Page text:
Athlete, a Warning from Uzziah


Athlete, a Warning from Uzziah

Tom Petersburg

2 Chronicles 26:16 (NASB)

But when he became strong, his heart was so proud that he acted corruptly, and he was unfaithful to the LORD his God, for he entered the temple of the LORD to burn incense on the altar of incense.


“This won’t change me; I’ll still be the person I’ve always been.” We hear athletes say it all the time: when they become the campus hero, earn team MVP honors, break multiple school records or land a hefty new professional contract.

Uzziah was a phenom among royalty. He inherited the throne of the nation of Judah at 16 years old and reigned for 52 years. Despite his youth, he turned the country around.

He built cities, expanded agriculture, fortified defenses, gathered a fearsome army and defeated their enemies … because he sought God’s help.

His fame spread far and wide. He became powerful, successful, admired. Some might call him the GOAT of his era, the Greatest Of All Time.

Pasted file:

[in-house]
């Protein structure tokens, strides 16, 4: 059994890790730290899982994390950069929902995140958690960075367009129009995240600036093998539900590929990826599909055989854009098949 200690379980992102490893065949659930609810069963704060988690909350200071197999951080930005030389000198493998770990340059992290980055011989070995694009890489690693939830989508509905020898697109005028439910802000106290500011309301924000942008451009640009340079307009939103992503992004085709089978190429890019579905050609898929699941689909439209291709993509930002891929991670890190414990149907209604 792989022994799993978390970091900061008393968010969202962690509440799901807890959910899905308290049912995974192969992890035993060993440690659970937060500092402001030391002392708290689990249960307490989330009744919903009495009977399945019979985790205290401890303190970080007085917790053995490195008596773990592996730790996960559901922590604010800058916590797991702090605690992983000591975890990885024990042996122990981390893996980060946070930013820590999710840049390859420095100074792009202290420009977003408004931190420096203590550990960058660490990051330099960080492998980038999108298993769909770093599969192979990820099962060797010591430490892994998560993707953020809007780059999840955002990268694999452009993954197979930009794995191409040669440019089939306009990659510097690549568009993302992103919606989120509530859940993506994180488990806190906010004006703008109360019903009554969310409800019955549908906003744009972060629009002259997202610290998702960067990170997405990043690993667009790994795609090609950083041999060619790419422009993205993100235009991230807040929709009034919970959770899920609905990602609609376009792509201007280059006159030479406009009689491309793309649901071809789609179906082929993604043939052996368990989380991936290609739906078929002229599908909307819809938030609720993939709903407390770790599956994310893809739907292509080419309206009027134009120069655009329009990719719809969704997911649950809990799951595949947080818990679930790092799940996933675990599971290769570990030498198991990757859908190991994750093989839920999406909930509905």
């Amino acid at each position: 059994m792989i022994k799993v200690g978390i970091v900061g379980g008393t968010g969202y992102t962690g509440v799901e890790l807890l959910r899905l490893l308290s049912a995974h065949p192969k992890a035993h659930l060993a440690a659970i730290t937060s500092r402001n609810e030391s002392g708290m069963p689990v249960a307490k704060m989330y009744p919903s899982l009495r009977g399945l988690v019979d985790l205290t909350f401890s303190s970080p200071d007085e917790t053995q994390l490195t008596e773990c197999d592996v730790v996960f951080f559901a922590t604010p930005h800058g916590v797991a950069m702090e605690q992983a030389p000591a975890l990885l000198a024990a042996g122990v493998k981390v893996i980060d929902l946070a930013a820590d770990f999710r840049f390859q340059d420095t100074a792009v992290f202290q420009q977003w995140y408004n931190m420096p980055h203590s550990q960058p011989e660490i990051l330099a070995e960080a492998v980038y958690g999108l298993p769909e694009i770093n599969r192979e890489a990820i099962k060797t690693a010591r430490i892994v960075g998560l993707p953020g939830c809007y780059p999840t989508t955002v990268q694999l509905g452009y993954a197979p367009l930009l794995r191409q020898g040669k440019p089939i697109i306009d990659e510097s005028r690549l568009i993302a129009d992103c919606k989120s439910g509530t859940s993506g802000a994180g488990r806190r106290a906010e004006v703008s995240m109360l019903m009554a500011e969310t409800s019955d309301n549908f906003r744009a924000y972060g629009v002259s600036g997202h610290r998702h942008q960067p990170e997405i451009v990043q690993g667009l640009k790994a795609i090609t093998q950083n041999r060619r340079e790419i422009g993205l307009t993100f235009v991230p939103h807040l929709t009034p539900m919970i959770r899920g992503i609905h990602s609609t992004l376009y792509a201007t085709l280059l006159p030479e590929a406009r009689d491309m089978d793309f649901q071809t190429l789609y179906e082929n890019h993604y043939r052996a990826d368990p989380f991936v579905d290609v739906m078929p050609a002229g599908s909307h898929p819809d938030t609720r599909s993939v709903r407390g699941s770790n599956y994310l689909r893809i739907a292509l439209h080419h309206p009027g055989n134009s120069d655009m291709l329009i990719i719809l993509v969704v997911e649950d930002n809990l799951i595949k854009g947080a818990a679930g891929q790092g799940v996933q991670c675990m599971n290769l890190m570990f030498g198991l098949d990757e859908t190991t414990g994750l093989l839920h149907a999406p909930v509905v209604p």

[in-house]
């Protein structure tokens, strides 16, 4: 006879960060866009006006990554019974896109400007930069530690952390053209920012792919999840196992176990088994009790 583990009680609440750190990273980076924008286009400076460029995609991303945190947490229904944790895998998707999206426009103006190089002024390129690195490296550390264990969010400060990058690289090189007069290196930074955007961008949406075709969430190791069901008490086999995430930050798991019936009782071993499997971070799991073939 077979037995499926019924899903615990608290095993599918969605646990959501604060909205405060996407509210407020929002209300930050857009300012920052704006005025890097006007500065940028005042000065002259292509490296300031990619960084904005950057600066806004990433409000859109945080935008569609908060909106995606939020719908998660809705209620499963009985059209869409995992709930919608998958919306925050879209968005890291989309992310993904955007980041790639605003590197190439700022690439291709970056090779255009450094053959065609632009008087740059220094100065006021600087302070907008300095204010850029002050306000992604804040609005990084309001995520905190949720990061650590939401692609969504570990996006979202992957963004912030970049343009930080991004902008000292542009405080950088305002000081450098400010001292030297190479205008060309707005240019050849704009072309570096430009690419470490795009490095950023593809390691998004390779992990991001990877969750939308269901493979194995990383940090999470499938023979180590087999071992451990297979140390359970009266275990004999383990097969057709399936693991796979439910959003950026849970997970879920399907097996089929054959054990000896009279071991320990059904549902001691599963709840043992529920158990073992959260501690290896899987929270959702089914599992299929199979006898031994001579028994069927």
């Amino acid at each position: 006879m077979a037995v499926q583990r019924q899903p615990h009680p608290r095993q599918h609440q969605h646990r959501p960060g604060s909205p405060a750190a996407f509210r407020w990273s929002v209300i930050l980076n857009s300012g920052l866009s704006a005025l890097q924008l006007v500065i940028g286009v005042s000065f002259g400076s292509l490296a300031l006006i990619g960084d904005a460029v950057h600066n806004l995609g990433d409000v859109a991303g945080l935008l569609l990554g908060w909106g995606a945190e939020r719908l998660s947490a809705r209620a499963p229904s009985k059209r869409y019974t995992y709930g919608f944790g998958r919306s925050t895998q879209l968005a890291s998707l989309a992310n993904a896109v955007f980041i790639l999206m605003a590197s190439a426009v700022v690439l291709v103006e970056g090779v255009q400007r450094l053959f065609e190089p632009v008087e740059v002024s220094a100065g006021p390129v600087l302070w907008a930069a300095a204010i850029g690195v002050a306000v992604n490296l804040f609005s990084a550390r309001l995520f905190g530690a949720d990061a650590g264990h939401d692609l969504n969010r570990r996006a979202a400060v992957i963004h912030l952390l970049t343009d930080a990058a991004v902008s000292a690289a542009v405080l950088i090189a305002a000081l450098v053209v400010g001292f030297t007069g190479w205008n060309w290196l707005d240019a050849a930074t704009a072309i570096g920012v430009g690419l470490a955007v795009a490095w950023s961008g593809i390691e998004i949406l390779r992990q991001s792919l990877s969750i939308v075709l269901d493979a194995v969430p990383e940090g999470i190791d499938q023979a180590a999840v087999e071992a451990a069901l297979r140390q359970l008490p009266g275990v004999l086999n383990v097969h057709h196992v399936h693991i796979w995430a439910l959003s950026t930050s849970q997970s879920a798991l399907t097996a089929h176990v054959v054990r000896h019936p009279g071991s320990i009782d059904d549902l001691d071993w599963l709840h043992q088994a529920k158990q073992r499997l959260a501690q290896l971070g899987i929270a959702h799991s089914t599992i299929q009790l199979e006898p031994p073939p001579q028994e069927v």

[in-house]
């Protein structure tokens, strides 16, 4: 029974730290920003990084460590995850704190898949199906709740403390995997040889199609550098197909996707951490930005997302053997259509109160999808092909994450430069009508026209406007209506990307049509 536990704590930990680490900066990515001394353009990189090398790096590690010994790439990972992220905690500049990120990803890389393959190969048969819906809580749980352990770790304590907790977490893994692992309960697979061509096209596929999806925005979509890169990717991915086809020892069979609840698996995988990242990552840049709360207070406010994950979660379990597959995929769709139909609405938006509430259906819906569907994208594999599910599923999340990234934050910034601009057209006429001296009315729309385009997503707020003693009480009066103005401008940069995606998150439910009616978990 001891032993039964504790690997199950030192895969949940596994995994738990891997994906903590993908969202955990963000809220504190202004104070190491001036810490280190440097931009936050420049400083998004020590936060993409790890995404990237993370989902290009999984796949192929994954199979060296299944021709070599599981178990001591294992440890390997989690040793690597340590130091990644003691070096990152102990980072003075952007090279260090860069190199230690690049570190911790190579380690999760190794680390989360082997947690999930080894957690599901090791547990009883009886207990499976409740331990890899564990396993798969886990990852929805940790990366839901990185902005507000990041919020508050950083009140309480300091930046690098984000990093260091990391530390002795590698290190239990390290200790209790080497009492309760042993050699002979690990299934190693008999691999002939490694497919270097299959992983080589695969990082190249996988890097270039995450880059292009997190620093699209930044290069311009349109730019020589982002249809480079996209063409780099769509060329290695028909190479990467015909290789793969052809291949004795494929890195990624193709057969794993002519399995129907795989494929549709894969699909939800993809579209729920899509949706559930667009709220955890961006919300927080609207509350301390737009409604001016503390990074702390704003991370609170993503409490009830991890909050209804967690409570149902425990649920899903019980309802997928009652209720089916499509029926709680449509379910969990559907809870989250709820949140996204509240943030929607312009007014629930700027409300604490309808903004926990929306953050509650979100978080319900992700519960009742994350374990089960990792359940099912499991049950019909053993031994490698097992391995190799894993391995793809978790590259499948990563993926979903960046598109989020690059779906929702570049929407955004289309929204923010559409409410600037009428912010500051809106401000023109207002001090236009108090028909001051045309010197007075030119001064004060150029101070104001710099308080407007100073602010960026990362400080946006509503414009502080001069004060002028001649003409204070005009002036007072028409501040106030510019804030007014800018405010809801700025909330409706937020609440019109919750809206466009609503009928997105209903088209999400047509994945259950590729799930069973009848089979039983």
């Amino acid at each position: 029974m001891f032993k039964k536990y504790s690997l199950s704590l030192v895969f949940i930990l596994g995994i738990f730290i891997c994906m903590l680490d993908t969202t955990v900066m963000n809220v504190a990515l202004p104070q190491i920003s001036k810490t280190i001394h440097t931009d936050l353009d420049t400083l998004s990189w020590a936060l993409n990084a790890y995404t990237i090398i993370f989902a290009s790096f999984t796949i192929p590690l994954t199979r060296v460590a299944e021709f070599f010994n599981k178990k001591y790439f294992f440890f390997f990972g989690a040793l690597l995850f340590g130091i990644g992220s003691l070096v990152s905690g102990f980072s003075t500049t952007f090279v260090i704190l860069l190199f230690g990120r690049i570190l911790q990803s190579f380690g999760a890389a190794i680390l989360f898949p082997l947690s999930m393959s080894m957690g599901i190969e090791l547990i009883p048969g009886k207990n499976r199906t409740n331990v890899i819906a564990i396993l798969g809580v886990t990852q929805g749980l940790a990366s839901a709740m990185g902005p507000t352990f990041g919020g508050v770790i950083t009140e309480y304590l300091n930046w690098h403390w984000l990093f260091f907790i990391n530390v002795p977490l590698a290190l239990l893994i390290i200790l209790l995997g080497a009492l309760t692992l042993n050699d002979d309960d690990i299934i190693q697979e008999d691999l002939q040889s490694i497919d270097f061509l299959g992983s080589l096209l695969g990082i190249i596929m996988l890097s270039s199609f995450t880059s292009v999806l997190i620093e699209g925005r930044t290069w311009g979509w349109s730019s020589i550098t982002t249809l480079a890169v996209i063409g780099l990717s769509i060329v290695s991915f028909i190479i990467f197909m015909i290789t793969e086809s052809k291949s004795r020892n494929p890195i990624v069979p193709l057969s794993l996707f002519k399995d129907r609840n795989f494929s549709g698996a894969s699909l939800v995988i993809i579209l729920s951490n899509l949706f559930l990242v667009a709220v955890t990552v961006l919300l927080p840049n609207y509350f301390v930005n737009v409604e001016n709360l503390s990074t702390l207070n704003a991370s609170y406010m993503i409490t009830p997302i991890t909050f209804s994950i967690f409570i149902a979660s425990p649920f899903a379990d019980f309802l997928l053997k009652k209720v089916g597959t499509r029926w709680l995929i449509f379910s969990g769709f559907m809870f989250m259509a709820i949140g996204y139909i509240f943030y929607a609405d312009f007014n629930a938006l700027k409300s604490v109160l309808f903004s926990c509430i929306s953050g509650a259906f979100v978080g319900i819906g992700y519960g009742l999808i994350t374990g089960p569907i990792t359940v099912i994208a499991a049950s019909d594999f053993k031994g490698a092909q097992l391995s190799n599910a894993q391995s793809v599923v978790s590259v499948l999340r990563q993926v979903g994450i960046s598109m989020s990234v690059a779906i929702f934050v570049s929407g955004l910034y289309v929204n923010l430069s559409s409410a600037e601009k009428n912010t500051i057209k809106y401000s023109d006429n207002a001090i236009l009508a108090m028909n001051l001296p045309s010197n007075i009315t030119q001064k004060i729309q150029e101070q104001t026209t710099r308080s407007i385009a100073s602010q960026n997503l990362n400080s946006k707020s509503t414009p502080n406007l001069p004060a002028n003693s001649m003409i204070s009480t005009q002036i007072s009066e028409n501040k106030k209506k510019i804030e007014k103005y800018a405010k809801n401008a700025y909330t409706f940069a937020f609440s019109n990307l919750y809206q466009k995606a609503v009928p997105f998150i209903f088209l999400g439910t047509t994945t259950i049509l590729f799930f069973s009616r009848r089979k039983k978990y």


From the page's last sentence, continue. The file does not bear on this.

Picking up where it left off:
Then something changed — he became prideful. He must have thought to himself, “Hey, I am pretty good.”

Feeling his prominence, Uzziah violated the temple roles that God had strictly reserved for the priesthood. His actions were a statement of elevating himself above God’s rule. Success, power and influence made him feel self-sufficient.

Success often does something to us. It seduces us to view things from a lofty perch. It changes the way we view ourselves and the way we view God.

Pride tells us we deserve more and better. We are above being questioned. Pride whispers, “You can do this without God.”

Pride is dangerous. It allows us to be an exception, above the people whom God puts in our lives and above the standards of a Holy God.

Uzziah probably didn’t even notice his tragic change until he suffered the consequences of minimizing God.

It will take just a few minutes — read 2 Chronicles 26 today to get the whole story. Reflect on the words of the Old Testament legends. Their lessons are timeless.

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